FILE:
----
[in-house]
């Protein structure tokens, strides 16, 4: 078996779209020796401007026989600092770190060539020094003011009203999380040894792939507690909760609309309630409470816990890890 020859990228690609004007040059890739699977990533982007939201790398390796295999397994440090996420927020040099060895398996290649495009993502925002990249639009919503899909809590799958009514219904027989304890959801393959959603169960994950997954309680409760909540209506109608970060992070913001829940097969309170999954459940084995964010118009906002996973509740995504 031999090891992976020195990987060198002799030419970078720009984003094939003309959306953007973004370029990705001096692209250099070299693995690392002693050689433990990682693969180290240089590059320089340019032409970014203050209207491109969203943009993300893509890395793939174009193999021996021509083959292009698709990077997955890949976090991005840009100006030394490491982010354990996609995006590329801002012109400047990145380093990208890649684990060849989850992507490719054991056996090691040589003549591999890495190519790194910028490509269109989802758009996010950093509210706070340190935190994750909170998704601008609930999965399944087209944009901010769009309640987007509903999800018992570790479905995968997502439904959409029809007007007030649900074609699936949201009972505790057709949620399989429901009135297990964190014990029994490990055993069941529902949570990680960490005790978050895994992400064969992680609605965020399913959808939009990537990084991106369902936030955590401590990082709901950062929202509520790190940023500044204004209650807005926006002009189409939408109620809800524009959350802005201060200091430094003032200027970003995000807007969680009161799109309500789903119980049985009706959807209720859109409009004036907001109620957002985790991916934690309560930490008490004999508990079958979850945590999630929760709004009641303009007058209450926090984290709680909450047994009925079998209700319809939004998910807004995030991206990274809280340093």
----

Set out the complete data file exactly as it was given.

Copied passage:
[in-house]
């Protein structure tokens, strides 16, 4: 078996779209020796401007026989600092770190060539020094003011009203999380040894792939507690909760609309309630409470816990890890 020859990228690609004007040059890739699977990533982007939201790398390796295999397994440090996420927020040099060895398996290649495009993502925002990249639009919503899909809590799958009514219904027989304890959801393959959603169960994950997954309680409760909540209506109608970060992070913001829940097969309170999954459940084995964010118009906002996973509740995504 031999090891992976020195990987060198002799030419970078720009984003094939003309959306953007973004370029990705001096692209250099070299693995690392002693050689433990990682693969180290240089590059320089340019032409970014203050209207491109969203943009993300893509890395793939174009193999021996021509083959292009698709990077997955890949976090991005840009100006030394490491982010354990996609995006590329801002012109400047990145380093990208890649684990060849989850992507490719054991056996090691040589003549591999890495190519790194910028490509269109989802758009996010950093509210706070340190935190994750909170998704601008609930999965399944087209944009901010769009309640987007509903999800018992570790479905995968997502439904959409029809007007007030649900074609699936949201009972505790057709949620399989429901009135297990964190014990029994490990055993069941529902949570990680960490005790978050895994992400064969992680609605965020399913959808939009990537990084991106369902936030955590401590990082709901950062929202509520790190940023500044204004209650807005926006002009189409939408109620809800524009959350802005201060200091430094003032200027970003995000807007969680009161799109309500789903119980049985009706959807209720859109409009004036907001109620957002985790991916934690309560930490008490004999508990079958979850945590999630929760709004009641303009007058209450926090984290709680909450047994009925079998209700319809939004998910807004995030991206990274809280340093």